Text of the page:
Despite significant investments in cutting-edge analytics capabilities within the talent management and acquisition disciplines, many analytics functions aren’t providing the returns and advocacy expected. According to a recent Gartner survey on the state of talent analytics, only 40 per cent of senior leaders seek out HR data when making business decisions. Furthermore, according to the same survey, less than one-quarter (23 per cent) of heads of talent analytics believe leaders are effective at using talent data to inform their business decisions.
Given the potential confusion towards talent analytics, there is a growing need to re-evaluate how to deliver value in this area. To help you prepare, Gartner have made the following four predictions as to how talent analytics might evolve over the next three to five years.
Understanding employee experience will top the analytics agenda
Organisations are becoming increasingly attentive to more holistic notions of employee experience: Gartner data shows that 70 per cent of employees expect their workplace to provide systems and communications that better anticipate and understand their needs. As such, employee experience assessments are likely to rise to the top of the talent analytics’ agenda. Talent analytics teams are uniquely positioned to help HR interpret what experiences employees value most, given their unrivalled ability to compile and sift through diverse sets of data, run extensive analyses, leverage new technologies and draw out insights.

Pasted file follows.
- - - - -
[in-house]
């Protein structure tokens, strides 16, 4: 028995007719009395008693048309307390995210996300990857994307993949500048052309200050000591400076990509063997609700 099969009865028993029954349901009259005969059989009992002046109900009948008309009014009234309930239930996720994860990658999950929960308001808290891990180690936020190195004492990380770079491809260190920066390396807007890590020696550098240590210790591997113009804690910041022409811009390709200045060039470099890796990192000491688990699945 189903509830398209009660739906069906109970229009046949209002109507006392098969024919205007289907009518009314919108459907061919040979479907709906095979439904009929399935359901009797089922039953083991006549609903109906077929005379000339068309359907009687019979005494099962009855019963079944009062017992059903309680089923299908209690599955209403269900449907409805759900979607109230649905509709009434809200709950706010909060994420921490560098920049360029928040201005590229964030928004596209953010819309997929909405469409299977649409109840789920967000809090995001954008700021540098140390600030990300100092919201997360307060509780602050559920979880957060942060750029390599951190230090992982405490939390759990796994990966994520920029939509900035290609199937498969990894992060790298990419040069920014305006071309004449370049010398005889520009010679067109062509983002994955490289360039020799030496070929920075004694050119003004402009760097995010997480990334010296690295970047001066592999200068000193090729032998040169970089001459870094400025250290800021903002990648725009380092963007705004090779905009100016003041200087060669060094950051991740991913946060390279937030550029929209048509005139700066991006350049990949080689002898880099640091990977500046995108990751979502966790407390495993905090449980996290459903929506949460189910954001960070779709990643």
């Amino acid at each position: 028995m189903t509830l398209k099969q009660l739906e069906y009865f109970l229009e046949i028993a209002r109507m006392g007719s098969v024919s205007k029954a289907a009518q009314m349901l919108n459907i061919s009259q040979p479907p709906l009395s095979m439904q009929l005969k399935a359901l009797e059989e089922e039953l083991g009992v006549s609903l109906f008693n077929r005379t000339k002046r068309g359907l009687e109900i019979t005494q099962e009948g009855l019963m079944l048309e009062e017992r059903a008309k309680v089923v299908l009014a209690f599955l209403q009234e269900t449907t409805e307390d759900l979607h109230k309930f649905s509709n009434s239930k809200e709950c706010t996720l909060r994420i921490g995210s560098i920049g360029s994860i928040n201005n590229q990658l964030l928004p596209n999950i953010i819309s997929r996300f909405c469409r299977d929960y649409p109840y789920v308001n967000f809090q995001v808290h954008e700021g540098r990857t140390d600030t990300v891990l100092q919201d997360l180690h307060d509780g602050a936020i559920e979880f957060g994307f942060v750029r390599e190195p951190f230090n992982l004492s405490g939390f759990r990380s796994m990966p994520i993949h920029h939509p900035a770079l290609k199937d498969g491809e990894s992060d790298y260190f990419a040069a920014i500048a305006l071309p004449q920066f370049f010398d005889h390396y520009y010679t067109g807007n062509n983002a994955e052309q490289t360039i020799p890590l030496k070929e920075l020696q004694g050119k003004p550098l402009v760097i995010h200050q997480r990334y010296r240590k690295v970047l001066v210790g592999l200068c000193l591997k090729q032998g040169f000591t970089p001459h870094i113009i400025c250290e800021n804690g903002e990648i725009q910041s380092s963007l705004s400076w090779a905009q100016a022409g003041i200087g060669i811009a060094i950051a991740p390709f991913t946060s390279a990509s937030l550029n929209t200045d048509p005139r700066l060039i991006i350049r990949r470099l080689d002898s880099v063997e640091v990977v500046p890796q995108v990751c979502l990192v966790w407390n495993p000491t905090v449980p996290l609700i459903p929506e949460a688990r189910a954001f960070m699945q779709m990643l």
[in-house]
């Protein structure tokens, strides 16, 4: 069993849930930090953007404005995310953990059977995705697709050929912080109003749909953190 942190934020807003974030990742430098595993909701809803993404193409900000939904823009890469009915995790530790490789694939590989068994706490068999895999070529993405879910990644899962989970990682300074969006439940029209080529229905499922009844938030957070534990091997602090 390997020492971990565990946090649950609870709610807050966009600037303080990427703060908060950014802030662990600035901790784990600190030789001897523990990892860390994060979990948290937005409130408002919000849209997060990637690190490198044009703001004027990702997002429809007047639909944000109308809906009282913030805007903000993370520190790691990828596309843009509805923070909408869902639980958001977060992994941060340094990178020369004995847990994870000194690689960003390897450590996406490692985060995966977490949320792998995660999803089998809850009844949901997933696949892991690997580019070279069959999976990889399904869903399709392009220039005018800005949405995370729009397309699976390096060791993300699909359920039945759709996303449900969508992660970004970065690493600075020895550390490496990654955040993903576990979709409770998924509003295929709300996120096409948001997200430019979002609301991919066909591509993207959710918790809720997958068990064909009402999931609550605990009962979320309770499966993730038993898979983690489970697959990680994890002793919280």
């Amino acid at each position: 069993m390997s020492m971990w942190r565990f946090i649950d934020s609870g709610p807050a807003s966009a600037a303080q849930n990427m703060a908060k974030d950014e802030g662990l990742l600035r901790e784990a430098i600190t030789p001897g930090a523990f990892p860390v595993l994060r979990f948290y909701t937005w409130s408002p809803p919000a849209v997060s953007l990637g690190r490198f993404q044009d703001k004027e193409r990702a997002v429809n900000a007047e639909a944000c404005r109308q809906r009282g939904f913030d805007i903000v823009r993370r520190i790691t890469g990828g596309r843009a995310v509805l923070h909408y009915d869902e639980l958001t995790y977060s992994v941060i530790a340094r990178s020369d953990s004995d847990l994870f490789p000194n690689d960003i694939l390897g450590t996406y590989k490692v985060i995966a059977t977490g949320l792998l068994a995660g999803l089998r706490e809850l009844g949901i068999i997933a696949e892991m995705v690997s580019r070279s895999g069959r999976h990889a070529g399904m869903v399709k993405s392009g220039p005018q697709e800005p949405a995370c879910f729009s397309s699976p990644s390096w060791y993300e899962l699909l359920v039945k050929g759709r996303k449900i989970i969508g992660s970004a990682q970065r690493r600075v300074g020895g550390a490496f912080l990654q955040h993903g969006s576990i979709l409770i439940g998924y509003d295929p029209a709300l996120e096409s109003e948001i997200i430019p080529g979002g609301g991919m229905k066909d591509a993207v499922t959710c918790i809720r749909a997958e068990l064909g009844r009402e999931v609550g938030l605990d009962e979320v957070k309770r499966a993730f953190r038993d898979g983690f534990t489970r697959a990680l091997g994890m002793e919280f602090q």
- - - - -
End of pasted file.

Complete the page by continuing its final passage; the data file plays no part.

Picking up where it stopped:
There are numerous opportunities for analytics teams to gather such data, ranging from surveys and internal forums such as town halls and focus groups, to social media and behaviour-monitoring technologies their organisations employ. Spotting patterns in this “employee voice data” is where analytics functions can thrive, by identifying recurring moments of employee frustration, or common topics of discussion among workers.
The delivery of data will matter just as much as the analysis itself